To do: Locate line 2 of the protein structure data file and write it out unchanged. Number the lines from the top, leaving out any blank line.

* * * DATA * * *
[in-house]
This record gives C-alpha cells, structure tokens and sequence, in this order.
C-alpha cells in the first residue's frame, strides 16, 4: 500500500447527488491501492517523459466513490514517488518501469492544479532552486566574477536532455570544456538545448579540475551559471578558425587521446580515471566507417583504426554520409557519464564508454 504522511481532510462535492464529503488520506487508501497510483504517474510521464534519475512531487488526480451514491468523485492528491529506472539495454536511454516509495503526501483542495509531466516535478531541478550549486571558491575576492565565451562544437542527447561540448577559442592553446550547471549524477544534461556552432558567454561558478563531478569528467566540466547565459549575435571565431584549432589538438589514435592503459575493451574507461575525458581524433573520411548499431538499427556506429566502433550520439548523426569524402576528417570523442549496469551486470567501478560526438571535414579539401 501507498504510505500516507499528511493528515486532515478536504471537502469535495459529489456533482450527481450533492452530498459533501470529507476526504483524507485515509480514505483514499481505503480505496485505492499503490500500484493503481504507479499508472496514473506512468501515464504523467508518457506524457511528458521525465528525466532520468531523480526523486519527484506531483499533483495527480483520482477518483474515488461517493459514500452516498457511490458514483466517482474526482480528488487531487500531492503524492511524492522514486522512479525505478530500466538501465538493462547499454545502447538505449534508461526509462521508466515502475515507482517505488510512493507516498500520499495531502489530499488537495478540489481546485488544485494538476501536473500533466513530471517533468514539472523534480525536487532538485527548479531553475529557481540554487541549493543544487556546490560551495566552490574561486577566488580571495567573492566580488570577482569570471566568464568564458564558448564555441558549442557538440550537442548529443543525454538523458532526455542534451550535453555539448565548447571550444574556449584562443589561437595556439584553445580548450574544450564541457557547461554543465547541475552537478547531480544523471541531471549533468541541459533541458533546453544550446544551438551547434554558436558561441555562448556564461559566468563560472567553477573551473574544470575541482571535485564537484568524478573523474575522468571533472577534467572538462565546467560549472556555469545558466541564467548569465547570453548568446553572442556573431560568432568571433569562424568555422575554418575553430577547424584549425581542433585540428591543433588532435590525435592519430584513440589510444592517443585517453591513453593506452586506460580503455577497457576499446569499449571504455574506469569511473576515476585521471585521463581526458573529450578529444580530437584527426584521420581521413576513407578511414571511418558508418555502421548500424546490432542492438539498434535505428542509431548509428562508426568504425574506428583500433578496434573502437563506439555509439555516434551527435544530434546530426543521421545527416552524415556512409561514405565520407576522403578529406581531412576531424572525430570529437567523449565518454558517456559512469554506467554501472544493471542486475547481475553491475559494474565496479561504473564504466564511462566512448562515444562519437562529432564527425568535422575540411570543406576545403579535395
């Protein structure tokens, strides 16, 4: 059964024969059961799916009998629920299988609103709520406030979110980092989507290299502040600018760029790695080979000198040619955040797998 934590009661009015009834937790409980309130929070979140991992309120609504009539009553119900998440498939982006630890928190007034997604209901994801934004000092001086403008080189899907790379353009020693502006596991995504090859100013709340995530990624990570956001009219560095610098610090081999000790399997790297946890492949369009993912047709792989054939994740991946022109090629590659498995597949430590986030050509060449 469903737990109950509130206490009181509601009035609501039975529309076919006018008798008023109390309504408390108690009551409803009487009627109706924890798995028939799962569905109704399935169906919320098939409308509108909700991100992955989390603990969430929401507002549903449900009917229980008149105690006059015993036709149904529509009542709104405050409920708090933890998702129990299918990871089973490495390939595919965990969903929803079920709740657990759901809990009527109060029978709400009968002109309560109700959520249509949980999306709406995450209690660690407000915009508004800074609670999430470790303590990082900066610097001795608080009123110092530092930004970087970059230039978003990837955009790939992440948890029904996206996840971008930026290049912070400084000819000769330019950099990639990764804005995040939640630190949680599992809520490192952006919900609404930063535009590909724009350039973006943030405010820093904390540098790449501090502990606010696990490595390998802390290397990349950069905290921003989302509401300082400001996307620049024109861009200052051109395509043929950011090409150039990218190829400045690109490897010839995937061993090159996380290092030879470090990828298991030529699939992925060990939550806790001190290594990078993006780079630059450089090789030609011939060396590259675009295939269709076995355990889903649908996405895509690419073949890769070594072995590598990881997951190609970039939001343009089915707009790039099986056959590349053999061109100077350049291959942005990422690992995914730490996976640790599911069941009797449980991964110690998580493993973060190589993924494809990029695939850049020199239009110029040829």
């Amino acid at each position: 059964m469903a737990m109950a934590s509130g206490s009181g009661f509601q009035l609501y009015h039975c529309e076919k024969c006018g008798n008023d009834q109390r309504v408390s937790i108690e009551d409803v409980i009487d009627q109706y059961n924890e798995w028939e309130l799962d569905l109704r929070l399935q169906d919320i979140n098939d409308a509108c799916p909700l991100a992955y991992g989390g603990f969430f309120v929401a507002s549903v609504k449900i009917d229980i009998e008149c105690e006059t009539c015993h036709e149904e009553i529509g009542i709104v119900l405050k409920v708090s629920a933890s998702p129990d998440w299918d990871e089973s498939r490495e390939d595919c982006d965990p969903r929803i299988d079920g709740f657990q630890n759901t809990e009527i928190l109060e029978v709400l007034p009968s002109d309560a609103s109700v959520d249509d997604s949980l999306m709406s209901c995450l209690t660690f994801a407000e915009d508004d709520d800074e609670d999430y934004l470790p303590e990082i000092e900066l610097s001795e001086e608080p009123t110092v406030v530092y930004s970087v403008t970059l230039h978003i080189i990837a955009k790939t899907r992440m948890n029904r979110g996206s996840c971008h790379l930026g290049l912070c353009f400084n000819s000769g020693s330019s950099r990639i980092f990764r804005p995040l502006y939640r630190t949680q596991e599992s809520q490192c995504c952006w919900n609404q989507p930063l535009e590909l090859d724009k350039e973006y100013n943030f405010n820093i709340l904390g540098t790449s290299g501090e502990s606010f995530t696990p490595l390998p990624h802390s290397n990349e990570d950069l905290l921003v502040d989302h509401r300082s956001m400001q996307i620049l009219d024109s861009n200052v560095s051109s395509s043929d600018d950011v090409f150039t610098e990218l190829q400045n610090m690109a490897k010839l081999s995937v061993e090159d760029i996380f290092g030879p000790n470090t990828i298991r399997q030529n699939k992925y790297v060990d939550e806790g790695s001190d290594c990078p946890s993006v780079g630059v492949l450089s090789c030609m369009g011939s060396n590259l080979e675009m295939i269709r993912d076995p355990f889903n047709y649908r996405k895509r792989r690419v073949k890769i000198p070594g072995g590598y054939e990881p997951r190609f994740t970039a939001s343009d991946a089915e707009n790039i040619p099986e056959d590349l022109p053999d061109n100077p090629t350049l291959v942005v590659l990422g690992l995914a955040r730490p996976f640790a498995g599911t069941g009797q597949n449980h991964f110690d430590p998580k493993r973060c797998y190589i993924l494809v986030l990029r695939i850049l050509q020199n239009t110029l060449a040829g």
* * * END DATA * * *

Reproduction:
This record gives C-alpha cells, structure tokens and sequence, in this order.